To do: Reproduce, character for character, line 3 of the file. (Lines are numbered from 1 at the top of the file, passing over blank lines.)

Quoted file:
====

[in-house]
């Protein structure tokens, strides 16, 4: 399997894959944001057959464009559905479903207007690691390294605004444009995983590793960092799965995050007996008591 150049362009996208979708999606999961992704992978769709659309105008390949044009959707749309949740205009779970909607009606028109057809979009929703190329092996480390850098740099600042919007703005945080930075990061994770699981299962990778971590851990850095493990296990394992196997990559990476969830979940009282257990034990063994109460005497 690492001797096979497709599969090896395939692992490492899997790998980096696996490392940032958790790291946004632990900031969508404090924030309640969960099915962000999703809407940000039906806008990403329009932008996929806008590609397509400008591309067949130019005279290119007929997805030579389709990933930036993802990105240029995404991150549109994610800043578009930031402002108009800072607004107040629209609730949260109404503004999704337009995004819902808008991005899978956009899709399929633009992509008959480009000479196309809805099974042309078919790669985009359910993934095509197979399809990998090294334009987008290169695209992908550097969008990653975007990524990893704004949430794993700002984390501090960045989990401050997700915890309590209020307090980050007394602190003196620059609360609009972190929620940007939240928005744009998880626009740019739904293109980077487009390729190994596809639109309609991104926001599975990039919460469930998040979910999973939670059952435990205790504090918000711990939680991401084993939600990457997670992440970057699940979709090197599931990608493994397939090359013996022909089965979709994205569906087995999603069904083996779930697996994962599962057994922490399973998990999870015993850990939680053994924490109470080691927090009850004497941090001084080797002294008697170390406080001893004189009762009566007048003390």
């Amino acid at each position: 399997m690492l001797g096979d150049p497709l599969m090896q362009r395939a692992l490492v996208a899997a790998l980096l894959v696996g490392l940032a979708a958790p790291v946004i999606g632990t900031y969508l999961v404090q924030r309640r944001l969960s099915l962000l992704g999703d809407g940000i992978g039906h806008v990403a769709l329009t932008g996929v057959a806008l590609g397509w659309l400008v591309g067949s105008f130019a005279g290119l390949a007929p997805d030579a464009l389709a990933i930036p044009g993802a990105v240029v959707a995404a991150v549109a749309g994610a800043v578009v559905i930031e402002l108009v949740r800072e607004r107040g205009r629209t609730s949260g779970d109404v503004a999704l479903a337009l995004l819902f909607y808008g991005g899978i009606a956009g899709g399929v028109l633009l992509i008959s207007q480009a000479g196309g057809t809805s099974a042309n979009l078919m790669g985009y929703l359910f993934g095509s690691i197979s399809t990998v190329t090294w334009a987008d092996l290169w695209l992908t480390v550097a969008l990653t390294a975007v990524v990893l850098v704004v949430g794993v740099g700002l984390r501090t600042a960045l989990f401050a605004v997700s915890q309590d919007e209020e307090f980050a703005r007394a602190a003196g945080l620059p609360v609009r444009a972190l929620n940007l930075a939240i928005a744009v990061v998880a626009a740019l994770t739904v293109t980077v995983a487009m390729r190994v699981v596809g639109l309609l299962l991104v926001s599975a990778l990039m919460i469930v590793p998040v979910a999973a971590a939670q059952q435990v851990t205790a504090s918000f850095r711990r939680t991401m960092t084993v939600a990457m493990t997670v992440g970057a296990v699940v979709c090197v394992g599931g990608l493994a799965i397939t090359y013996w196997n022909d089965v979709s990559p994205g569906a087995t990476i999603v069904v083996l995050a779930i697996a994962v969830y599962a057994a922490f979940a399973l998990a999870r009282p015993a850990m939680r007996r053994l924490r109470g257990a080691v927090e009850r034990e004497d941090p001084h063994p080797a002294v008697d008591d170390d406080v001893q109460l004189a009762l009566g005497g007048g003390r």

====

């Amino acid at each position: 399997m690492l001797g096979d150049p497709l599969m090896q362009r395939a692992l490492v996208a899997a790998l980096l894959v696996g490392l940032a979708a958790p790291v946004i999606g632990t900031y969508l999961v404090q924030r309640r944001l969960s099915l962000l992704g999703d809407g940000i992978g039906h806008v990403a769709l329009t932008g996929v057959a806008l590609g397509w659309l400008v591309g067949s105008f130019a005279g290119l390949a007929p997805d030579a464009l389709a990933i930036p044009g993802a990105v240029v959707a995404a991150v549109a749309g994610a800043v578009v559905i930031e402002l108009v949740r800072e607004r107040g205009r629209t609730s949260g779970d109404v503004a999704l479903a337009l995004l819902f909607y808008g991005g899978i009606a956009g899709g399929v028109l633009l992509i008959s207007q480009a000479g196309g057809t809805s099974a042309n979009l078919m790669g985009y929703l359910f993934g095509s690691i197979s399809t990998v190329t090294w334009a987008d092996l290169w695209l992908t480390v550097a969008l990653t390294a975007v990524v990893l850098v704004v949430g794993v740099g700002l984390r501090t600042a960045l989990f401050a605004v997700s915890q309590d919007e209020e307090f980050a703005r007394a602190a003196g945080l620059p609360v609009r444009a972190l929620n940007l930075a939240i928005a744009v990061v998880a626009a740019l994770t739904v293109t980077v995983a487009m390729r190994v699981v596809g639109l309609l299962l991104v926001s599975a990778l990039m919460i469930v590793p998040v979910a999973a971590a939670q059952q435990v851990t205790a504090s918000f850095r711990r939680t991401m960092t084993v939600a990457m493990t997670v992440g970057a296990v699940v979709c090197v394992g599931g990608l493994a799965i397939t090359y013996w196997n022909d089965v979709s990559p994205g569906a087995t990476i999603v069904v083996l995050a779930i697996a994962v969830y599962a057994a922490f979940a399973l998990a999870r009282p015993a850990m939680r007996r053994l924490r109470g257990a080691v927090e009850r034990e004497d941090p001084h063994p080797a002294v008697d008591d170390d406080v001893q109460l004189a009762l009566g005497g007048g003390r």